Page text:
Friday, May 2, 2014

'HAPPY MUSLIMS': to be or not to be...


Maryam Sakeenah

While the ‘Happy British Muslims’ video would not have in itself elicited a response more than a fleeting bemused scepticism, it was impossible to get over it and move on, given the 2 million youtube views, the reams of commentary and discussion it generated. The short clip apparently became the biggest issue in the issue-ridden Muslim world, judging by social media ratings. Ardent supporters of the attempt to showcase Muslims in the West as adaptable and ‘happy’ people, as well as bitter opponents of such meaningless and inappropriate depiction of Muslims, all jumped into the fray- soon enough, there was a raging storm in a teacup.

It all signifies the contradictions, polarities, sensitivities and contentions rife in the Muslim world- like a bubbling, gurgling, steaming cauldron.

The video aims to present an image of Muslims in the West as flexible, creative, adaptable, well-integrated, cheerful and positive-minded, so as to dispel negative stereotypes that have dominated public imagination in the West since 9/11. Imam Johari Abdul Malik from the US comments on the video: ‘The narrative about Muslims is so often about being hungry and angry, people have started turning it around using the social media...’

Underlying this, however, there can also be sensed a desperate attempt to assure that ‘we are like you, too’- a desire to be accepted, owned and integrated into Western society. This desperation can be understood in the context of the consistently rising Islamophobia in these societies.

However, the problem with this appeasing, placatory attitude is not so much with Muslims as it is with Western societies. These societies seem to be growing increasingly ethnocentric, losing willingness to embrace diversity and to allow distinct ethnic, cultural and religious identities to survive and thrive without either being compelled to Westernize to be able to integrate, or being socially marginalized. This goes against the essence of the values of pluralism, tolerance and coexistence at the heart of Western liberal tradition that it prides itself in. It is ironical and interesting to note that while the ‘Happy British Muslims’ video was doing the rounds, Tony Blair reminded the leaders of the Western nations to ‘move the battle against Islamist extremism to the top of the political agenda.’ The same day that the video was released, the English Defence League held a demonstration outside London’s largest mosque against Islam in Britain. On this backdrop, given the very grave challenges that beset the Muslim world, attempts like the ‘Happy British Muslims’ video appear little more than pathetic. The efficacy of the video message as a response to a pervasive anti-Muslim campaign is highly questionable.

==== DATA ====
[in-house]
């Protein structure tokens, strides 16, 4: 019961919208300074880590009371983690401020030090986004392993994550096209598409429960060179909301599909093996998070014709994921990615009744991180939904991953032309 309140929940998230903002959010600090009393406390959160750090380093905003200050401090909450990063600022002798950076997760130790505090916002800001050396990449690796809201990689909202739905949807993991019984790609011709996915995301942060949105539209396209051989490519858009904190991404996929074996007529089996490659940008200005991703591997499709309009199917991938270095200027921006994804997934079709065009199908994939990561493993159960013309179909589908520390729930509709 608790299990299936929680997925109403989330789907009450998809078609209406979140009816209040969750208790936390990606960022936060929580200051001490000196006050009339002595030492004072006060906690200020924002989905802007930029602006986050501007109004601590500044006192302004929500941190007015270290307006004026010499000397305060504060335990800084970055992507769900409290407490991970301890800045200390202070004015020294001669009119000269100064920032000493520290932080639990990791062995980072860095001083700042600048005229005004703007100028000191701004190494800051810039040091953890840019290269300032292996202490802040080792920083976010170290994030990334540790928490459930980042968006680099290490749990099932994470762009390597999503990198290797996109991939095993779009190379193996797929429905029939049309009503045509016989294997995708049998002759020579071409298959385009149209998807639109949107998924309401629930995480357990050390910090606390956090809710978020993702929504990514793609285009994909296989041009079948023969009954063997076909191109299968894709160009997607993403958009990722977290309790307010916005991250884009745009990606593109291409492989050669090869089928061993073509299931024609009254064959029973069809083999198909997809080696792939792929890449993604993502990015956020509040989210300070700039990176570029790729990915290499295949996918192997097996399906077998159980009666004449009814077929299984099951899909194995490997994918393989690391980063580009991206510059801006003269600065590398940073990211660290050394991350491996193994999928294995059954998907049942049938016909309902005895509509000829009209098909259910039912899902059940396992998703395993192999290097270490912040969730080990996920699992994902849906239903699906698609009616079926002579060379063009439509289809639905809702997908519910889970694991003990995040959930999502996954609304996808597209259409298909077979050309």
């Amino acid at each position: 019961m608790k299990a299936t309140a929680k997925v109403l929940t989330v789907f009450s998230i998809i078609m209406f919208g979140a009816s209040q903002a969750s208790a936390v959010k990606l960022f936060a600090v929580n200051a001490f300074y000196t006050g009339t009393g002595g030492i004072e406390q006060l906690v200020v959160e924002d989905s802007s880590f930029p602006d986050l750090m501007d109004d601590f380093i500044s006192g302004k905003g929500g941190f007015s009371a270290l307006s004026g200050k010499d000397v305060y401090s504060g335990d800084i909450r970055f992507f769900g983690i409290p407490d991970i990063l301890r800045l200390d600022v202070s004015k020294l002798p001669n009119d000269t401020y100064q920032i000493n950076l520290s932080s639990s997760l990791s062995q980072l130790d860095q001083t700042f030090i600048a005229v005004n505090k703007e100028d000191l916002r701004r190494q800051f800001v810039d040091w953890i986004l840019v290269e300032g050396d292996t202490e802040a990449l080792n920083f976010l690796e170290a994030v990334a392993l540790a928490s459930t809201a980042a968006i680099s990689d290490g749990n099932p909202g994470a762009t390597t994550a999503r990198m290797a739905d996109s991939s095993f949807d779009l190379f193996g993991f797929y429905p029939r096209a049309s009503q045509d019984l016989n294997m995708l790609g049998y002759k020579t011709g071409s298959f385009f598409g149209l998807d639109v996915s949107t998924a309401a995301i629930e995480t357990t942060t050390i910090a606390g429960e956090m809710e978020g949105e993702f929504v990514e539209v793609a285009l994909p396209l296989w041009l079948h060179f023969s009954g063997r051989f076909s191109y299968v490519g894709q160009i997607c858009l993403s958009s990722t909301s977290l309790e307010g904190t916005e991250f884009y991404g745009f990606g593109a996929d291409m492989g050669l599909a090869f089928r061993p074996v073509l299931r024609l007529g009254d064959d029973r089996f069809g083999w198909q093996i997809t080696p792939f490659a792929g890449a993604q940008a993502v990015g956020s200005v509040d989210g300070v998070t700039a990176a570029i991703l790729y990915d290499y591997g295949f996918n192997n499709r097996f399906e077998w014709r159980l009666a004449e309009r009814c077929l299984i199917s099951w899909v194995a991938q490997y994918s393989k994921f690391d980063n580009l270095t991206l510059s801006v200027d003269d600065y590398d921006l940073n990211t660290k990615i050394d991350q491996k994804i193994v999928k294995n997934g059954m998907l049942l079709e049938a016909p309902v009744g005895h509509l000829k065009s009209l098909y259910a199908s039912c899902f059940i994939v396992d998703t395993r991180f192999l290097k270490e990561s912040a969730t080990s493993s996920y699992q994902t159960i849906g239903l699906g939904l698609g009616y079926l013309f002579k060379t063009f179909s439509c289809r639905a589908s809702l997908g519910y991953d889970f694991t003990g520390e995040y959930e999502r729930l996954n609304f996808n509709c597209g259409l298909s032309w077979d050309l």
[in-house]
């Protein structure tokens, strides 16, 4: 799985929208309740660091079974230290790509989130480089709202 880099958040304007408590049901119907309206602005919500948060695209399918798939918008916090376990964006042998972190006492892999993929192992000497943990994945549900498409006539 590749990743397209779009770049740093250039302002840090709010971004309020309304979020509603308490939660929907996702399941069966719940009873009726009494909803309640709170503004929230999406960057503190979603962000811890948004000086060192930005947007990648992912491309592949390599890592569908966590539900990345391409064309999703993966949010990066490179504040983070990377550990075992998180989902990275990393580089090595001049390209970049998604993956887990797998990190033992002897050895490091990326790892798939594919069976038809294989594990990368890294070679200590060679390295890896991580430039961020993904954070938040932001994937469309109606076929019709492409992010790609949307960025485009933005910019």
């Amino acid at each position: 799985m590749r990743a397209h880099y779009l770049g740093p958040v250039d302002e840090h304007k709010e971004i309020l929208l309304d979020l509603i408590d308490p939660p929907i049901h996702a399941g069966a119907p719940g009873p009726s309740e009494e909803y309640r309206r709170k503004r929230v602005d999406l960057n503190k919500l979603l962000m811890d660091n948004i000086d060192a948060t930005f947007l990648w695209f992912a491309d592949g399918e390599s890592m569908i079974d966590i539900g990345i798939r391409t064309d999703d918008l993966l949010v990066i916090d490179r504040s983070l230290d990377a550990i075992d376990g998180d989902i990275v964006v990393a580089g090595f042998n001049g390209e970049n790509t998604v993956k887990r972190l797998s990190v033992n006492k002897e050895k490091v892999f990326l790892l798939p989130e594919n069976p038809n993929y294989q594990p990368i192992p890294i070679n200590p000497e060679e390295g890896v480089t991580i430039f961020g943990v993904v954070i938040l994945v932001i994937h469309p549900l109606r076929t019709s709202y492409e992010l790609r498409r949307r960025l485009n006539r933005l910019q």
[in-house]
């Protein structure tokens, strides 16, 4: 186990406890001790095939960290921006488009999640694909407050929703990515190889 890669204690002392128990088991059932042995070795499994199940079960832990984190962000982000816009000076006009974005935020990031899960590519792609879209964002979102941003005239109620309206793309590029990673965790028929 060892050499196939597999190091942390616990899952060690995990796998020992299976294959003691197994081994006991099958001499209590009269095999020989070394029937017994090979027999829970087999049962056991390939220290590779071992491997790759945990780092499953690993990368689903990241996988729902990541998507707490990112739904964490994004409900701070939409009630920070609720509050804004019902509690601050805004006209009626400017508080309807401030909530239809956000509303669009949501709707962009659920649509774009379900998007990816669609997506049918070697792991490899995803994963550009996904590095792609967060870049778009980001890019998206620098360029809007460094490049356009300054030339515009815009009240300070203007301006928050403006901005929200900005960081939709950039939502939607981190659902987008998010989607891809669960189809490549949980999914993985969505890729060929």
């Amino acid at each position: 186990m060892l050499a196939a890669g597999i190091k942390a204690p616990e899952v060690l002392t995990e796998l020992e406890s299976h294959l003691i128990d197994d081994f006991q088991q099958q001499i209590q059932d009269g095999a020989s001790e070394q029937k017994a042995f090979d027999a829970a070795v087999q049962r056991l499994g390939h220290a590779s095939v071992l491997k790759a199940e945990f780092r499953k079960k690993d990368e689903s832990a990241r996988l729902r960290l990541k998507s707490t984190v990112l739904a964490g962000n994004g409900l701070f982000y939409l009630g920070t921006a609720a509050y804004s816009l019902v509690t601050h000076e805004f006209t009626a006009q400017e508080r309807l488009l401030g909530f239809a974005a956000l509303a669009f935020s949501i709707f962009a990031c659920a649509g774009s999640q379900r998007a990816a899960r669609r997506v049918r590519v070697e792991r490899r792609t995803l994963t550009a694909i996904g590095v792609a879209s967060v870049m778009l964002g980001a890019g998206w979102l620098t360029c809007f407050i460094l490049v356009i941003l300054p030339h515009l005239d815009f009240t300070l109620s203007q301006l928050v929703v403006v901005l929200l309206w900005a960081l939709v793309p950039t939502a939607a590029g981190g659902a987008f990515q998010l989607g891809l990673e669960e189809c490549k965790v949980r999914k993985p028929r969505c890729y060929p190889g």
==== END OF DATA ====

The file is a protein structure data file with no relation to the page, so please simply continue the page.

But that is not the only troubling thought. Equally disconcerting, if not more was the impulsive and inane, utterly dispensable video rejoinder to ‘Happy British Muslims’ video, made by some Islamic groups on the internet titled ‘Happy Muslims, HALAL version.’ This video removed the images of all women and re-released it as acceptable by Islamic standards- minus the laughing, clapping, singing females. This reflects a lopsided, immature and almost obsessive fixity on juristic intricacies of Muslim law without even a cursory understanding and appreciation of the spirit of Islam. Such fiqh-obsessed shallow-mindedness is often manifested in moral panics among Muslims over the visibility of Muslim women.